Daniel "Monkey Man" Roberts
|Daniel "Monkey Man" Roberts|
|Occupation||Radio personality, radio activist|
|Awards||L.A. Weekly LAWMA 2002 Best Radio Show, San Francisco Bay Guardian 2003 Best Radio Station, San Francisco Board of Supervisors Certificate of Honor 2009|
Daniel Roberts, also known as Monkey Man, is the founder and owner of Pirate Cat Radio in San Francisco and Los Angeles California. In May 2010 he re-launched KPDO, a community radio station in Pescadero, CA, and served as the station's director.
Daniel "Monkey Man" Roberts started broadcasting Pirate Cat Radio out of his bedroom in Los Gatos, California (a suburb in the San Francisco Bay Area) at the age of 15, before studying communications at the University of California, Santa Cruz. He broadcast from Santa Cruz while in university.
Roberts was the first unlicensed broadcaster to use Title 47 Section 73.3542 of the U.S. Code of Federal Regulations, which made Pirate Cat Radio technically legal to operate a radio transmitter without a formal license.
Roberts experimented with the launch of Pirate Cat Radio TV, broadcasting in San Francisco on UHF 13 television using the same transmitters used to broadcast radio. Unlicensed radio operators like Monkey also assist others interested in starting their own low power television or radio broadcasts in locating and setting up equipment.
In March 2009, Anthony Bourdain brought his show "No Reservations" to San Francisco and visited Pirate Cat Radio to try a drink invented by station founder Daniel "Monkey Man" Roberts: the Bacon Maple Latte. An account of his visit aired on the Travel Channel in early August 2009. That same month, the San Francisco Board of Supervisors recognised Monkey and Pirate Cat Radio for the station's "...trailblazing efforts towards freeing the airwaves from corporate control, providing the community with training in radio broadcast skills, empowering voices ignored by traditional media outlets; and contributing to the advancement of the City's coffee culture through the unique creations of baristas of the Pirate Cat Radio Cafe...".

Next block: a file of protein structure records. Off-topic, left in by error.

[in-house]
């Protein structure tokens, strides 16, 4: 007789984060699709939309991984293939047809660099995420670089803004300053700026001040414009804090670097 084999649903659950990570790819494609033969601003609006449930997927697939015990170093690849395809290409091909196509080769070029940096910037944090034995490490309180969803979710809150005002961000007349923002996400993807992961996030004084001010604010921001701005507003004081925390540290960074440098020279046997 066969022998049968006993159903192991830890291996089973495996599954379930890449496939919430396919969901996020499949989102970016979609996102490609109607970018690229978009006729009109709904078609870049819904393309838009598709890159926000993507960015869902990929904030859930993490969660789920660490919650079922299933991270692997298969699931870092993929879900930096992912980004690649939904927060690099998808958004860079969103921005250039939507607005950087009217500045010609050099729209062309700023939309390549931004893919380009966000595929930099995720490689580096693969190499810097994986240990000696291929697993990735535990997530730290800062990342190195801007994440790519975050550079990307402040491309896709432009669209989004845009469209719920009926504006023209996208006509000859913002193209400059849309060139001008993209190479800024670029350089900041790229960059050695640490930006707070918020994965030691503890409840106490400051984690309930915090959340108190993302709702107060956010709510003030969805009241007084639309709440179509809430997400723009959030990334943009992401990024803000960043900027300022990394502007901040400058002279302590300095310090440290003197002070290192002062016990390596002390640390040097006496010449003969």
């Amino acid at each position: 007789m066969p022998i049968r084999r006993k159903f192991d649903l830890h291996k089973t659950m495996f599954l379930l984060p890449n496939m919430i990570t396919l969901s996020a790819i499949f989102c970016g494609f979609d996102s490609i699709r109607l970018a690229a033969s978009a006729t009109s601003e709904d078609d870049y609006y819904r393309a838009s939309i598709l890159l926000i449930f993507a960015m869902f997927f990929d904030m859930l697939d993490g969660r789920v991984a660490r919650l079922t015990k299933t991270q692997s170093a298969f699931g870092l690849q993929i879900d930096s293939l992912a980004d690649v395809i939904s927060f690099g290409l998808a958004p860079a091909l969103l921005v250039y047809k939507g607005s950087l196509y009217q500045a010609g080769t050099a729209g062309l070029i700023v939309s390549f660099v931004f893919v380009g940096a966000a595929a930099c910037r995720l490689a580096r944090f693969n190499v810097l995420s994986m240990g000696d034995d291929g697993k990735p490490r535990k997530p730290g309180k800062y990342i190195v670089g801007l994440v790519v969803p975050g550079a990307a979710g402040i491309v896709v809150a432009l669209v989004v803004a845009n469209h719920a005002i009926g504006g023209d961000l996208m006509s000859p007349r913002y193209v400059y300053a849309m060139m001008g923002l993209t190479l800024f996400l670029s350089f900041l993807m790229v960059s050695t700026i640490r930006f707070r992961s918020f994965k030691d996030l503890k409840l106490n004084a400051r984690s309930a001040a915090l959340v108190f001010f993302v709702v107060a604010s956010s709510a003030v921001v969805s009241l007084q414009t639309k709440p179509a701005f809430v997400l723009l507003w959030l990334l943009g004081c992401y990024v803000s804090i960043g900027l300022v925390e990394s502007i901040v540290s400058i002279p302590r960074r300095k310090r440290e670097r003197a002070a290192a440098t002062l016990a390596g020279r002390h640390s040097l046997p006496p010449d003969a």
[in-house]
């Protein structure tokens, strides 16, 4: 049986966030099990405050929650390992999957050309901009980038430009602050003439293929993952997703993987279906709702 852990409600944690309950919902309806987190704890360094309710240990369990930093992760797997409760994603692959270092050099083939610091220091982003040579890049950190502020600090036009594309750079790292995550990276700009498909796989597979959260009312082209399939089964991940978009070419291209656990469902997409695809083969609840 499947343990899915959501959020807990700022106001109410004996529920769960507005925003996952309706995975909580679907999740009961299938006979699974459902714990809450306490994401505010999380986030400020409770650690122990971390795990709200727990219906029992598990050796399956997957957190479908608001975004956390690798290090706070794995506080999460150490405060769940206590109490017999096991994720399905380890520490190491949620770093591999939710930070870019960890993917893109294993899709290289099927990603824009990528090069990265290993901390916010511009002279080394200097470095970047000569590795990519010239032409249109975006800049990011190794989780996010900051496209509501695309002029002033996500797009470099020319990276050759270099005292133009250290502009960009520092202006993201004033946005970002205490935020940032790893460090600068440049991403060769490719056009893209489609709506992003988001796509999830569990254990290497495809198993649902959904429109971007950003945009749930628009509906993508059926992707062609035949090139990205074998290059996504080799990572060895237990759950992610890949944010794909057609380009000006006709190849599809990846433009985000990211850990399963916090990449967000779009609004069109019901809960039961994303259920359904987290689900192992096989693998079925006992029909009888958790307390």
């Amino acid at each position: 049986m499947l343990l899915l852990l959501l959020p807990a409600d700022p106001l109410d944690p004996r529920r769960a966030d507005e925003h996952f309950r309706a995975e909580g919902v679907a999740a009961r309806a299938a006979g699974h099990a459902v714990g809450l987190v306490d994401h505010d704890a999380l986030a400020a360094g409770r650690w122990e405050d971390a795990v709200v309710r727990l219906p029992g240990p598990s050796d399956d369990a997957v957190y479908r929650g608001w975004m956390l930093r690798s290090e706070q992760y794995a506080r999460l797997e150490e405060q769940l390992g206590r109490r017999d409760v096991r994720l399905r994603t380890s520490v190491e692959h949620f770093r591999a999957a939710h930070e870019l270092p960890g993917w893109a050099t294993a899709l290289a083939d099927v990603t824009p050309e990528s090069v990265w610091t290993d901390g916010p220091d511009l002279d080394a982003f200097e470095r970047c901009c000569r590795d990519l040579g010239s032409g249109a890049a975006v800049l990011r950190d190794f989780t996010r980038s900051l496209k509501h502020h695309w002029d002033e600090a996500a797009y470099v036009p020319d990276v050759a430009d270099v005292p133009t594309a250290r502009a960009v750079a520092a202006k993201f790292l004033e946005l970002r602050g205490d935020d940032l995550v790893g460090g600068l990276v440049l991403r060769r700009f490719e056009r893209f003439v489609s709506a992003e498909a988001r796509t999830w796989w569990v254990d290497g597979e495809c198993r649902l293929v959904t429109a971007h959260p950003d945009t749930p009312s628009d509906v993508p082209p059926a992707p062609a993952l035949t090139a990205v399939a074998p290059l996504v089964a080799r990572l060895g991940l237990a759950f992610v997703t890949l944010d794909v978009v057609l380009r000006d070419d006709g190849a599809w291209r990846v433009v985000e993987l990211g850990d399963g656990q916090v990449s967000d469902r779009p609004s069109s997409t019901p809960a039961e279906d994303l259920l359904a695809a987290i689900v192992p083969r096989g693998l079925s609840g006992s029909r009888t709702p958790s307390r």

Non-profit organisation Common Frequency tapped Roberts to help recover the FM broadcast license for KXCF in Point Reyes, California. Within two weeks Roberts quickly rallied local support in Tomales Bay from local ship yard, The Marshall Boatworks and Richard Dillman of KWMR. Although the license was successfully secured the station has only had intermittent broadcast.
- Payne, John (15 May 2002). A Real Swell Time. L.A. Weekly
- Dushane, Tony (August 31, 2009). "Pirate Cat Radio Receives Props from Board of Supervisors". San Francisco Chronicle. Retrieved 2011-01-22.
- Harrell, Ashley (26 May 2010). "The Radio Pirate Goes Legit". San Francisco Weekly. Retrieved 2010-05-26.
- Silverfarb, Bill (21 May 2010). "KPDO radio back on air". San Mateo Daily Journal.
- Downs, David (6 May 2010). "Pirate Cat Radio Returns...Sort Of". East Bay Express.
- Clarke Jr., John (19 June 2007). "Pirate radio on the rise". Paste Magazine.
- Samuel, Molly (10 September 2010). "Pirate Cat Radio". KQED.
- Editors (December 22, 2006). "Opinion: Howard Stern's End: What is the state of Pirate Cat Radio in L.A.?". Los Angeles Times. Retrieved 2009-01-22.
- DelVecchio, Rick (February 11, 2005). "Berkeley: Pirate of the airwaves takes on TV Radio pirate takes crusade to the world of television". San Francisco Chronicle. Retrieved 2009-01-22.
- Dushane, Tony (August 31, 2009). "Pirate Cat Radio Receives Props from Board of Supervisors". San Francisco Chronicle. Retrieved 2009-09-15.
- Cahulin, Kyle. "Radio Pirate set-up shop", The Point Reyes Light, Point Reyes, 2 December 2010.